Combine the water and the yeast in the bowl of a stand mixer. Stir to dissolve yeast. Add all of the starter and the honey and olive oil. Add the whole wheat flour, about 2 1/2 cups of the bread flour, the flax, wheat germ & sesame seeds.
Delicious AND Nutritious!!
Using the dough hook, mix on low speed to combine. Allow to mix for about 1 minute to determine if more flour is needed. If needed, slowly add enough bread flour to make a moist, soft and sticky dough. Mix about 3-4 minutes then allow dough to sit covered in the mixing bowl for about 10 minutes. This will allow the flour to absorb more of the liquid and make it more manageable. Turn dough out on counter, using a light dusting of flour if needed, and gently knead until smooth, about 1 minute. The dough will spring back when a finger is pressed into it. Place dough in a lightly greased bowl, cover and let rise until double.
***At this point you can also let it rise in the refrigerator and bake it the next day. This final rise will take longer since the dough will be cool.***
Lightly grease 2-9 inch loaf pans. I like to dust them with additional wheat germ and flax meal but it is not necessary.
This adds a nice look and texture
Once the dough has risen, fold dough in onto itself and divide into two even pieces.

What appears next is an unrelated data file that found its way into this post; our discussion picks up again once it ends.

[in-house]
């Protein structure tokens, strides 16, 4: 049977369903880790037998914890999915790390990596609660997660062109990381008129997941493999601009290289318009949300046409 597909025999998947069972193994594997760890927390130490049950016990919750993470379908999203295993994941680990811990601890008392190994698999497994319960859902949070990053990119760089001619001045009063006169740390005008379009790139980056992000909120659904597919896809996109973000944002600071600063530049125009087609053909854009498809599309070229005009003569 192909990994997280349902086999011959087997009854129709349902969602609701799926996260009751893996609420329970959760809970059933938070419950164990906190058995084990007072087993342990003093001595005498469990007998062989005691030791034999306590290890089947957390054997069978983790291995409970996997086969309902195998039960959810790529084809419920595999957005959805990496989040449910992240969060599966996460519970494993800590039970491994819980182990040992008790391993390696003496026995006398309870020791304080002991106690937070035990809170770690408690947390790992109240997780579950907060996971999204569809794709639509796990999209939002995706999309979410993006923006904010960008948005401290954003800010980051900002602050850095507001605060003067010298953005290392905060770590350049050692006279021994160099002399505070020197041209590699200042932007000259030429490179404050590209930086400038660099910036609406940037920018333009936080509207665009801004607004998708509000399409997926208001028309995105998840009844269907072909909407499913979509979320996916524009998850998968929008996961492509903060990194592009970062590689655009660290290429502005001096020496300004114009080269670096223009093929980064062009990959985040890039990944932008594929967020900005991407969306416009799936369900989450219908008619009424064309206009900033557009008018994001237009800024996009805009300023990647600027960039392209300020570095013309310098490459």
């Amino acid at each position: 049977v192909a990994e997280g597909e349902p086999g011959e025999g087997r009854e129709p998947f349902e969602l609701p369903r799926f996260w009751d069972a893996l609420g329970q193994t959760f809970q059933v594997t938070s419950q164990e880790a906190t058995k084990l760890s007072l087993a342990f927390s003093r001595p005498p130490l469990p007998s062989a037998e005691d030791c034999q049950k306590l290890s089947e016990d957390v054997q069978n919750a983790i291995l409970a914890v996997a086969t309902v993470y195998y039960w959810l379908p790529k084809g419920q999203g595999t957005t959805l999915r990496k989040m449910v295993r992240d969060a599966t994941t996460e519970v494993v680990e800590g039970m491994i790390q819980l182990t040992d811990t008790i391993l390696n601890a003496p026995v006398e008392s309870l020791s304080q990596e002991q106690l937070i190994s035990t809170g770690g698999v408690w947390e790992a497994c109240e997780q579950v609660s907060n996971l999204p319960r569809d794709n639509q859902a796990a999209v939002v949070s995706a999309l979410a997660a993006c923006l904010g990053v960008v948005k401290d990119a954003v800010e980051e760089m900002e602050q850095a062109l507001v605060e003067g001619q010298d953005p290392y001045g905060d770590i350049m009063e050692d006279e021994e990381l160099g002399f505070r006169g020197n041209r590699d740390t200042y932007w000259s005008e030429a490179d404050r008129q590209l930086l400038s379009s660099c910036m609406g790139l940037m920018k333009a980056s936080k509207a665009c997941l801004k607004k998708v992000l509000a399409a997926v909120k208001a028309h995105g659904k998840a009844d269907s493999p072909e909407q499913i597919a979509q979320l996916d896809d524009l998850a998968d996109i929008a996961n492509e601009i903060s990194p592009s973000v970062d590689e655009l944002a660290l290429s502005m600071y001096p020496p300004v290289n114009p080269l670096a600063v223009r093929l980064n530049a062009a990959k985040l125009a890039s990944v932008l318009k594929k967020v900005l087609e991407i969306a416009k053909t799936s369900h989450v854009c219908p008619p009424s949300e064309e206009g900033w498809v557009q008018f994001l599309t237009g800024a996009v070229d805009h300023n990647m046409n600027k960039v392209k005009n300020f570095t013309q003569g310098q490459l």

Ready to shape!
Roll piece out into a rectangle about the same length as the loaf pan.
Keep the dough around the same length as the pan so it will fit well
Roll the dough up tight like a jelly roll and pinch the seam to seal. Place the dough, seam side down, into prepared pans.
Cover and allow to rise to fill the pans. Meanwhile, preheat oven to 400F. Once dough is ready, I like to dust the top lightly with flour or wheat germ, but this is optional.
One step closer to tastiness!
Bake the loaves in preheated oven for about 20-30 minutes, until they sound hollow when tapped. Cool on racks for about 10 minutes, remove from pans and cool completely (well, almost!!). Enjoy fresh!
Tips from A Cook
The starter and the bread dough can be made ahead of time. Store in the refrigerator until use. Remember colder doughs will rise much slower so you can work this into your timing.
Experiment with different whole grain flours and add ins! Add delicious seeds such as sunflower and poppy for a nice texture and crunch.